Take the 2-minute tour ×
Stack Overflow is a question and answer site for professional and enthusiast programmers. It's 100% free, no registration required.

I have a site listing many jobs, but I also want each account to be able to access its jobs in one place. Thus, I am using these routes:

map.resources :jobs
map.resource :account, :has_many => :jobs

This gets me URLs like localhost/jobs/ and localhost/account/jobs. However, both seem to render JobsController::index. How can I either make a conditional in the index action (how do I access whether account/jobs or just jobs was specified in the URL?) or change the account route to render a different action? What's the proper way to do this?

share|improve this question
Do you have one or multiple accounts? The statement "I also want each account..." suggests multiple, but "map.resource :account" suggests one. –  avaynshtok Nov 18 '09 at 21:18

3 Answers 3

up vote 3 down vote accepted

You can use a block when creating your routes, and then pass a :controller parameter, like so

map.resource :account do |account|
  # If you have a special controller 'AccountJobsController'
  account.resources :jobs, :controller => "account_jobs"

It may be cleaner for you to put your controllers into a directory structure, and then you can reference them in a nested way. For example:

map.resource :account do |account|
  account.resources :jobs, :controller => "accounts/jobs"

If you use the above snippet, you should then create a controller in app/controllers/accounts/jobs_controller.rb, which is defined like so:

class Account::JobsController < ApplicationController
  ## etc.

You can always use rake routes to check which routes have been generated and which controllers they'll use.

share|improve this answer
This is a good answer! –  Andres Jaan Tack Nov 18 '09 at 20:45

Adding a requirement to the resource definition allows you to pass extra parameters

map.resources :jobs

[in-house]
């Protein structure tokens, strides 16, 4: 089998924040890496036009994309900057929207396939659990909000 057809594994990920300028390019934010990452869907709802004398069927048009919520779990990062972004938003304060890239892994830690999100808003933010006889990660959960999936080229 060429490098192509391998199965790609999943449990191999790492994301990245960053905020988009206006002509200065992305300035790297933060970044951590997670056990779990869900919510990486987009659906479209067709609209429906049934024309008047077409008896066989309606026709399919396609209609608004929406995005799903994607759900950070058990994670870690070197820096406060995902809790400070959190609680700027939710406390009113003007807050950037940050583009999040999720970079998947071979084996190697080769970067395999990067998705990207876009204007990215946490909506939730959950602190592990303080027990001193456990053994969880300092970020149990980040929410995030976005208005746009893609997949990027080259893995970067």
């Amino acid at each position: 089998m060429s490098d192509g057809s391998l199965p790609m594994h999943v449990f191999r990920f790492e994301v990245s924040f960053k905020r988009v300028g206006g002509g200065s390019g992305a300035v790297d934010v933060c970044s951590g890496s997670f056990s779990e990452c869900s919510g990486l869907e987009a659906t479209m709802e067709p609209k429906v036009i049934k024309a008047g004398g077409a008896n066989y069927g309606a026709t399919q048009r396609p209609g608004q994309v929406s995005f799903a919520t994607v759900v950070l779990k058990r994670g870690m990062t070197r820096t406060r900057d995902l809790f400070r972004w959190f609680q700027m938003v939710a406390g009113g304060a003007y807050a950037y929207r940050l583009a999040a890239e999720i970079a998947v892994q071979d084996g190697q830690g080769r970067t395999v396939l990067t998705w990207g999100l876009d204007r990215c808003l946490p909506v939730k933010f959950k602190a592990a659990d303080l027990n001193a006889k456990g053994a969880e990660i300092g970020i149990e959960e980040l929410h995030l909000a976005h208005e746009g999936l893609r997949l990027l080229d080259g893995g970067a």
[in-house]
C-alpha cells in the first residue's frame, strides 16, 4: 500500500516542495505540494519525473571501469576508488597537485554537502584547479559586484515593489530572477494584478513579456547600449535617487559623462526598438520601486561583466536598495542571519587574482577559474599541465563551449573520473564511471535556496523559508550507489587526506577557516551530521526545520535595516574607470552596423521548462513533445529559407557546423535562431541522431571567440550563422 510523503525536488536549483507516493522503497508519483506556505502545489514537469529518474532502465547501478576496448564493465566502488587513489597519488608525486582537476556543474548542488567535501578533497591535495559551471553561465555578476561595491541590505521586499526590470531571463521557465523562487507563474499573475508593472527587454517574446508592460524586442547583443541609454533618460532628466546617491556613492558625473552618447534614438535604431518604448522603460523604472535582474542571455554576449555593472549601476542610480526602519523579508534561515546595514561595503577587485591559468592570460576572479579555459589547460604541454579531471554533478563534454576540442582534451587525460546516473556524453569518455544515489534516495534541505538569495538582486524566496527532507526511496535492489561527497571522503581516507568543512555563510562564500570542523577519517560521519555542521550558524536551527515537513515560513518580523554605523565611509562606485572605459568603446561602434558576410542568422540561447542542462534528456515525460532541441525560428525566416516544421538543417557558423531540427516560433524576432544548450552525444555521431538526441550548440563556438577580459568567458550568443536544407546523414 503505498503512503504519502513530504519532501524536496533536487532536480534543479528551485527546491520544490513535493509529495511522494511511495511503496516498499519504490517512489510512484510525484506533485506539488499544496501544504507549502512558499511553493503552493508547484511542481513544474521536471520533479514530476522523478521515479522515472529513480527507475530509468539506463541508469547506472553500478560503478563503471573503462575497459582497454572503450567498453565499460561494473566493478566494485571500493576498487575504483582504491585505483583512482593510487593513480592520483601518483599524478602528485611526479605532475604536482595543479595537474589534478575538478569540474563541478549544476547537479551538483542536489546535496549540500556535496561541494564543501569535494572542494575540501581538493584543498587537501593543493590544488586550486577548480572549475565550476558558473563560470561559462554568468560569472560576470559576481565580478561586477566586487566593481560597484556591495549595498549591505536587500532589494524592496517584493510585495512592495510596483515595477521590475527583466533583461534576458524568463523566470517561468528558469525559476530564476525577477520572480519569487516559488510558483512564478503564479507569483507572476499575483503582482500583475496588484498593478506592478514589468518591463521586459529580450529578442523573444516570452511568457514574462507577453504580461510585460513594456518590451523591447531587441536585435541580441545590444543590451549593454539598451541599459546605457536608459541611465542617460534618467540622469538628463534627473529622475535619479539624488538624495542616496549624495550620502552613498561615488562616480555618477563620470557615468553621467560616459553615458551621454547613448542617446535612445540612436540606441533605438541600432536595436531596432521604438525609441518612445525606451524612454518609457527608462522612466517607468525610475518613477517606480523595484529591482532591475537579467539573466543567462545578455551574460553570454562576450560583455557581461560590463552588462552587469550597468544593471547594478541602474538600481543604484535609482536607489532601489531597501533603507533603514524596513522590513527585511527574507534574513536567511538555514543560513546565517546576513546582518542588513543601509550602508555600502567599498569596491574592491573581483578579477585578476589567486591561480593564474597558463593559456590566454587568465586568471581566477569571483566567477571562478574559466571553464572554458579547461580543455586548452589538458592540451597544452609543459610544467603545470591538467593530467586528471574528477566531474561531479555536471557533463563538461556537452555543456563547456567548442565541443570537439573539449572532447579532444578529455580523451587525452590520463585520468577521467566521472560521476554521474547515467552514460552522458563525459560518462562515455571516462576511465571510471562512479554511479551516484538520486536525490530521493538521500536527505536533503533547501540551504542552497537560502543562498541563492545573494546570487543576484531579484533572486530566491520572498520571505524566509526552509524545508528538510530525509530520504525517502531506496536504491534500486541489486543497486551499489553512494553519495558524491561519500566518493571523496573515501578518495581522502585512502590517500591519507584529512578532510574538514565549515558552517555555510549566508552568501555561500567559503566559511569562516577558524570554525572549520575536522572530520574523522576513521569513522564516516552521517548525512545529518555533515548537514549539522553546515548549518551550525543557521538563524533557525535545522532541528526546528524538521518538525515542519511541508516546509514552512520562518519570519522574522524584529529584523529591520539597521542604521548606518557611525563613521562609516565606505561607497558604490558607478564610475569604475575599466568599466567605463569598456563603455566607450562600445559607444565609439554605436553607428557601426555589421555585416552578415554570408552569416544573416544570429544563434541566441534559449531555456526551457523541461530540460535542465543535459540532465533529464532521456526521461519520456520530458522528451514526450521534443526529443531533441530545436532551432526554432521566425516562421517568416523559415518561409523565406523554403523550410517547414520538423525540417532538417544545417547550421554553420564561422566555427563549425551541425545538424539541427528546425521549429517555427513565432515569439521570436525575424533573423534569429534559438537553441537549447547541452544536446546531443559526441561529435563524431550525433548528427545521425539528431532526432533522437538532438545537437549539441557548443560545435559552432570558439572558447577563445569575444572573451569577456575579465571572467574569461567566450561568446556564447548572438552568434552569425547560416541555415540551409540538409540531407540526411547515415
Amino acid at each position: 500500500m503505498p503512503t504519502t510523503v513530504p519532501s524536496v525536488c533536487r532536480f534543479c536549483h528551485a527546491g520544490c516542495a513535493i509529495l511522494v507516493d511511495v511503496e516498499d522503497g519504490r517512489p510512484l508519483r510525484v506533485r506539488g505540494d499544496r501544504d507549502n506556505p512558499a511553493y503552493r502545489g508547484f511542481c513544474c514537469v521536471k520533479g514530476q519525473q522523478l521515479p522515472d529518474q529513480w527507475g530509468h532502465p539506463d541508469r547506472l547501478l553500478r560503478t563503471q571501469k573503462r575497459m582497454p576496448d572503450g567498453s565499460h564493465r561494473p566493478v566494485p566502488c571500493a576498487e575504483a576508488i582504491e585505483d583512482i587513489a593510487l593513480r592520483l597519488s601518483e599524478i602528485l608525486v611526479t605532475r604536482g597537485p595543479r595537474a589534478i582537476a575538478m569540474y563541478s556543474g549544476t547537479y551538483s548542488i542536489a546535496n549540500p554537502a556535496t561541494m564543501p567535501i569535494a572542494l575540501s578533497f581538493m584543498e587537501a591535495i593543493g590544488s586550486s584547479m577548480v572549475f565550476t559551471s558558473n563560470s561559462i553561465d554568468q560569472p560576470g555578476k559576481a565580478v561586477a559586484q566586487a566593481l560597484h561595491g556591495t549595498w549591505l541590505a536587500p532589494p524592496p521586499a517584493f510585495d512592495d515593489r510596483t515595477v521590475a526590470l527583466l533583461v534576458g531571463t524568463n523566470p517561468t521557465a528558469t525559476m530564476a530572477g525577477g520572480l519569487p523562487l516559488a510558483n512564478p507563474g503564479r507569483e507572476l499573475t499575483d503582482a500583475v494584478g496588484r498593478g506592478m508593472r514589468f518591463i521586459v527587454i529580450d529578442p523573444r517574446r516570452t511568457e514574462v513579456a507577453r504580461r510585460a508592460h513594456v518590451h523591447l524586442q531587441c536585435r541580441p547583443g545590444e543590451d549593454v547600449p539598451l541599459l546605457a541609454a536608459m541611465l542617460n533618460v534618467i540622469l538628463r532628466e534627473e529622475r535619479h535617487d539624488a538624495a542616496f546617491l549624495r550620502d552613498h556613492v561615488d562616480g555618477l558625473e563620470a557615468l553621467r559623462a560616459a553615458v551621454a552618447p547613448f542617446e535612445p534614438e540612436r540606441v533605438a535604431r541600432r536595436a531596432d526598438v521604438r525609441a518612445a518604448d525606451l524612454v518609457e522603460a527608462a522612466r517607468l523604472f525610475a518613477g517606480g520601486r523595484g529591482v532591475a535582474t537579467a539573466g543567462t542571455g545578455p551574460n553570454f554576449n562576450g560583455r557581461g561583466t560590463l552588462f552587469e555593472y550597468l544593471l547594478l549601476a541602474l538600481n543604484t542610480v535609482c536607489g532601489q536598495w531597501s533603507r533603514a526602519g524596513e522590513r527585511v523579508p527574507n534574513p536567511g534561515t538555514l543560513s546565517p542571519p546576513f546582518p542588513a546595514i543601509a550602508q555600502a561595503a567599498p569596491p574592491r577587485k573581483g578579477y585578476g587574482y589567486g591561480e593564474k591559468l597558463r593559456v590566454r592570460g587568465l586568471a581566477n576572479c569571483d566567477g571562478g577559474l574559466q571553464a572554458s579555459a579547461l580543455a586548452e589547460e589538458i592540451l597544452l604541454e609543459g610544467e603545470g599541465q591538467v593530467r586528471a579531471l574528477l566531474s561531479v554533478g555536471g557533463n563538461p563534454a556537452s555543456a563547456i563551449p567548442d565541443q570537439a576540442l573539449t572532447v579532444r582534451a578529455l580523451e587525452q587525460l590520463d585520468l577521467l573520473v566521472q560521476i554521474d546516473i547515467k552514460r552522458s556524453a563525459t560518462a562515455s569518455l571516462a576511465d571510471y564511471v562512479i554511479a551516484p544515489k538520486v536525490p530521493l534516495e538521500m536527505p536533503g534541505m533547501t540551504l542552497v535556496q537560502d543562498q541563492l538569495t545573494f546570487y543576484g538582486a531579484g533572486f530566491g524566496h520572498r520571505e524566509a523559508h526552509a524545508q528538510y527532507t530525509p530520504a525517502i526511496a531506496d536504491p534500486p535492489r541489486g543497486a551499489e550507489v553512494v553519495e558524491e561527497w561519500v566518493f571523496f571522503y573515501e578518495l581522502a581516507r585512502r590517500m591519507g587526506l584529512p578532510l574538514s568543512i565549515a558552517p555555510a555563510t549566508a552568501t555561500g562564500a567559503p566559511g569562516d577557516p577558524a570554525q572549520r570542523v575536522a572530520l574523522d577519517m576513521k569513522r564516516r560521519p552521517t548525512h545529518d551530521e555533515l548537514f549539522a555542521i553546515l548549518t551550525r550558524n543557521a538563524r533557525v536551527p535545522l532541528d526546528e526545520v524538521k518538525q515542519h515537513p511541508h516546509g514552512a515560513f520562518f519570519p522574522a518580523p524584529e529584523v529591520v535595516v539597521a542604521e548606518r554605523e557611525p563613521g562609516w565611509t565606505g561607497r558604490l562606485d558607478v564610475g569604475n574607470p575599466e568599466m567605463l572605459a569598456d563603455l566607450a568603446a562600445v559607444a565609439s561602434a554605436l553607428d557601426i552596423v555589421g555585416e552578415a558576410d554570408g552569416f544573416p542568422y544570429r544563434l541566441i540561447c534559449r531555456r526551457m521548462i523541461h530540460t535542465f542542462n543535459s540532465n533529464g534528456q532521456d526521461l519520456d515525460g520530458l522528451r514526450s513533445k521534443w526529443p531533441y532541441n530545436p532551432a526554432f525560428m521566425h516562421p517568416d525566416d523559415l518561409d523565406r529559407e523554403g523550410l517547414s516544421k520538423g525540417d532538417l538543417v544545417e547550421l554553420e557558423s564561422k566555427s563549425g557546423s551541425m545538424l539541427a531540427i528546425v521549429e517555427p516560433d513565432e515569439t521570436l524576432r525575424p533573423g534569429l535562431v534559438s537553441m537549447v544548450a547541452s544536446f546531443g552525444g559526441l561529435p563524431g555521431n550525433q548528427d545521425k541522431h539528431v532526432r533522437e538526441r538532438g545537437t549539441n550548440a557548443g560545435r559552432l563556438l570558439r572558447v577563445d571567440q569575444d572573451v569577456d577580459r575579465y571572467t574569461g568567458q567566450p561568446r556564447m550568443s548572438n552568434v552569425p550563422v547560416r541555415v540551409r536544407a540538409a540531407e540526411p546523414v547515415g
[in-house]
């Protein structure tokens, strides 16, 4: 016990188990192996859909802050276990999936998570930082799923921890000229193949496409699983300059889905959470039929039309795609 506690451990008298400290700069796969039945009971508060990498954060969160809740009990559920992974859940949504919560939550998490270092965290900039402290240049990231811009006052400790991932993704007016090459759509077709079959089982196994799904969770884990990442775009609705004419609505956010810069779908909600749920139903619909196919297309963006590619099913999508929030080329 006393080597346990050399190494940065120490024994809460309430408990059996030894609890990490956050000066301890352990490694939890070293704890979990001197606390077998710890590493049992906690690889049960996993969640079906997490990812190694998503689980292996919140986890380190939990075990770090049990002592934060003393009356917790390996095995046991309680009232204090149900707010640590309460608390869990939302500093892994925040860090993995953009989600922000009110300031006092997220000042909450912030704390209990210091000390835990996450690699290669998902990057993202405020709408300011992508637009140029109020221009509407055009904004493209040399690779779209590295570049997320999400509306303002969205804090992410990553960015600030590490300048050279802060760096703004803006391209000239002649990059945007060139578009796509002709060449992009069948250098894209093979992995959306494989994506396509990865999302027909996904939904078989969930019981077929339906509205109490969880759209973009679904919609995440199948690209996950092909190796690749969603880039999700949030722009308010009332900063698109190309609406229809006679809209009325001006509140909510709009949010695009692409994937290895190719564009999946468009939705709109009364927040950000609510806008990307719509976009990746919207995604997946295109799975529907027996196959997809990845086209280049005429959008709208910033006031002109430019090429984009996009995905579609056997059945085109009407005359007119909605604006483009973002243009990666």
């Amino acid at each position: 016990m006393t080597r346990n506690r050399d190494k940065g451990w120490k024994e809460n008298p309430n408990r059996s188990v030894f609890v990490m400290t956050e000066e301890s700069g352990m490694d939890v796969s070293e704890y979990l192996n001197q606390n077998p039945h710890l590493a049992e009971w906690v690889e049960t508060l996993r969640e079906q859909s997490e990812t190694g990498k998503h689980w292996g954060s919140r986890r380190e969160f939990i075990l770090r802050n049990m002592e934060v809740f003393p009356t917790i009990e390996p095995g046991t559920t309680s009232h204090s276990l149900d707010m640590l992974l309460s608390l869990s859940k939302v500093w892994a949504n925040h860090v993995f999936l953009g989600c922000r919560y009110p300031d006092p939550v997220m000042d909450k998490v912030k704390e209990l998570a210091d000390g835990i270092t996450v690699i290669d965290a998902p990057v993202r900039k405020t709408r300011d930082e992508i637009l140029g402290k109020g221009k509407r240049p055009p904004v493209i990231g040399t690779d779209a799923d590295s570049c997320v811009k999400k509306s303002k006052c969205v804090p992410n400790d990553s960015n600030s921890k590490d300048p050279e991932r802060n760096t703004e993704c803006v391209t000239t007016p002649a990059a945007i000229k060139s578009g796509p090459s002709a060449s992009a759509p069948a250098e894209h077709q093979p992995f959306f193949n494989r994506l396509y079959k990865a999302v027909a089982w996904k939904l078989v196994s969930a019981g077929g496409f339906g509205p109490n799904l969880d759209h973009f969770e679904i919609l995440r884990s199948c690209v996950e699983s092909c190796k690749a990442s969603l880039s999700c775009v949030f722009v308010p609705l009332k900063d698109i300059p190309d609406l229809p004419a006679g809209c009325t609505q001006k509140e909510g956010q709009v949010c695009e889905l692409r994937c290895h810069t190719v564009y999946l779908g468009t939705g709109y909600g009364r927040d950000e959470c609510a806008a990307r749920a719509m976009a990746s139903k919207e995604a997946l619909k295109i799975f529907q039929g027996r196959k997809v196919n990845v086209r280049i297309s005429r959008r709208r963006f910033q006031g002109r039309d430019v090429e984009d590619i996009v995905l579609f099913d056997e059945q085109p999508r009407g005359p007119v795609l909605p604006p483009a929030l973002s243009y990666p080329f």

map.resource :account, :has_many => :jobs, :requirements => {:account => true}

Then params[:account] will be set if the routing url was 'http://www.mysite.tld/account/jobs' and unset if it it was 'http://www.mysite.tld/jobs'

As with all other restful routing the action depends on the context.

  • GET requests without an id route to index.
  • GET requests with an id route to show
  • POST requests route to create
  • PUT requests route to update
  • DELETE requests route to destroy.
share|improve this answer

If you run "rake routes" you should see something like this

account_jobs  GET    /accounts/:account_id/jobs/:job_id    {:controller => 'jobs', :action => 'index'}

This means when your action is called via the /account/jobs route you should have an :account_id parameter. You can then do your logic switch based on the existence of this param:

if params[:account_id].nil?
share|improve this answer
map.resource doesn't work this way. –  EmFi Nov 18 '09 at 19:05
I just did this on a clean rails project to validate, and yes, it does work this way. routes.rb: ActionController::Routing::Routes.draw do |map| map.resources :jobs map.resources :accounts, :has_many => :jobs "rake routes" account_jobs GET /accounts/:account_id/jobs(.:format) {:controller=>"jobs", :action=>"index"} get localhost:3000/accounts/123/jobs from log: Processing JobsController#index (for at 2009-11-18 11:24:22) [GET] Parameters: {"account_id"=>"123"} –  avaynshtok Nov 18 '09 at 19:26
Yikes, sorry for the (non) formatting. My point being... what is the meaning of "this way" in your comment? –  avaynshtok Nov 18 '09 at 19:30
The question specifies account as a resource with map.resource. Meaning there is only one of them. The route you mention is not created for resource that has many resources. But it would have been if account was defined with map.resources. –  EmFi Nov 18 '09 at 19:49
Ah! You're absolutely right; I totally missed that it was the singular form of resource in the question. The "each account" bit threw me off. –  avaynshtok Nov 18 '09 at 20:54

Your Answer


By posting your answer, you agree to the privacy policy and terms of service.

Not the answer you're looking for? Browse other questions tagged or ask your own question.